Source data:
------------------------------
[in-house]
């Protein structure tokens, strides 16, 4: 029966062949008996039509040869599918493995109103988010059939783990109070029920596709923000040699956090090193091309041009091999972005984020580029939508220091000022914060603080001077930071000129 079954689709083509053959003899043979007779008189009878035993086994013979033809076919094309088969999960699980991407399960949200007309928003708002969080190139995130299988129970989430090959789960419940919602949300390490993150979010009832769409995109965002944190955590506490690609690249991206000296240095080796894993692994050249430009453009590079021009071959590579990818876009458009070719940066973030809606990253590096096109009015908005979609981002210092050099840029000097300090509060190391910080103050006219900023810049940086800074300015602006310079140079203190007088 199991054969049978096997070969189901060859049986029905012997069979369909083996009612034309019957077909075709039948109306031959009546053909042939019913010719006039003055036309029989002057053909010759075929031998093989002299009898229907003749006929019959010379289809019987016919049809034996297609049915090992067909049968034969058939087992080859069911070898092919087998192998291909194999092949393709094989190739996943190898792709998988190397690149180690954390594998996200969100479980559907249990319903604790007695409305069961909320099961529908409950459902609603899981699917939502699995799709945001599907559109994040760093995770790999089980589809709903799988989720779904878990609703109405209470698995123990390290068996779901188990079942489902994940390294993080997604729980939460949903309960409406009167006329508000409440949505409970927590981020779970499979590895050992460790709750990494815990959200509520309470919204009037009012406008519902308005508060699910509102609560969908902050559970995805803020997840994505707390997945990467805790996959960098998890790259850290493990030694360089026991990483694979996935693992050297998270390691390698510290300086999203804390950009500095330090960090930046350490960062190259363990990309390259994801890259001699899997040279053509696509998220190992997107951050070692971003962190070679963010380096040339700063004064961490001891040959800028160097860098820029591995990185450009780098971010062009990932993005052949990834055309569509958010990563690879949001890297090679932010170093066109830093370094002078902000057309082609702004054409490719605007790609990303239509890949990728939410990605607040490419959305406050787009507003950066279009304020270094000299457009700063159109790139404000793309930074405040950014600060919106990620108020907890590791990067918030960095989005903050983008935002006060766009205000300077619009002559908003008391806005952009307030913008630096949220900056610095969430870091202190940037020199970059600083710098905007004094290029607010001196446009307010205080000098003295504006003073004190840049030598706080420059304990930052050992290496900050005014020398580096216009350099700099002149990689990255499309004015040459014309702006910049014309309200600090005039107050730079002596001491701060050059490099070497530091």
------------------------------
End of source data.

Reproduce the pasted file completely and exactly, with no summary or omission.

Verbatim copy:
[in-house]
């Protein structure tokens, strides 16, 4: 029966062949008996039509040869599918493995109103988010059939783990109070029920596709923000040699956090090193091309041009091999972005984020580029939508220091000022914060603080001077930071000129 079954689709083509053959003899043979007779008189009878035993086994013979033809076919094309088969999960699980991407399960949200007309928003708002969080190139995130299988129970989430090959789960419940919602949300390490993150979010009832769409995109965002944190955590506490690609690249991206000296240095080796894993692994050249430009453009590079021009071959590579990818876009458009070719940066973030809606990253590096096109009015908005979609981002210092050099840029000097300090509060190391910080103050006219900023810049940086800074300015602006310079140079203190007088 199991054969049978096997070969189901060859049986029905012997069979369909083996009612034309019957077909075709039948109306031959009546053909042939019913010719006039003055036309029989002057053909010759075929031998093989002299009898229907003749006929019959010379289809019987016919049809034996297609049915090992067909049968034969058939087992080859069911070898092919087998192998291909194999092949393709094989190739996943190898792709998988190397690149180690954390594998996200969100479980559907249990319903604790007695409305069961909320099961529908409950459902609603899981699917939502699995799709945001599907559109994040760093995770790999089980589809709903799988989720779904878990609703109405209470698995123990390290068996779901188990079942489902994940390294993080997604729980939460949903309960409406009167006329508000409440949505409970927590981020779970499979590895050992460790709750990494815990959200509520309470919204009037009012406008519902308005508060699910509102609560969908902050559970995805803020997840994505707390997945990467805790996959960098998890790259850290493990030694360089026991990483694979996935693992050297998270390691390698510290300086999203804390950009500095330090960090930046350490960062190259363990990309390259994801890259001699899997040279053509696509998220190992997107951050070692971003962190070679963010380096040339700063004064961490001891040959800028160097860098820029591995990185450009780098971010062009990932993005052949990834055309569509958010990563690879949001890297090679932010170093066109830093370094002078902000057309082609702004054409490719605007790609990303239509890949990728939410990605607040490419959305406050787009507003950066279009304020270094000299457009700063159109790139404000793309930074405040950014600060919106990620108020907890590791990067918030960095989005903050983008935002006060766009205000300077619009002559908003008391806005952009307030913008630096949220900056610095969430870091202190940037020199970059600083710098905007004094290029607010001196446009307010205080000098003295504006003073004190840049030598706080420059304990930052050992290496900050005014020398580096216009350099700099002149990689990255499309004015040459014309702006910049014309309200600090005039107050730079002596001491701060050059490099070497530091």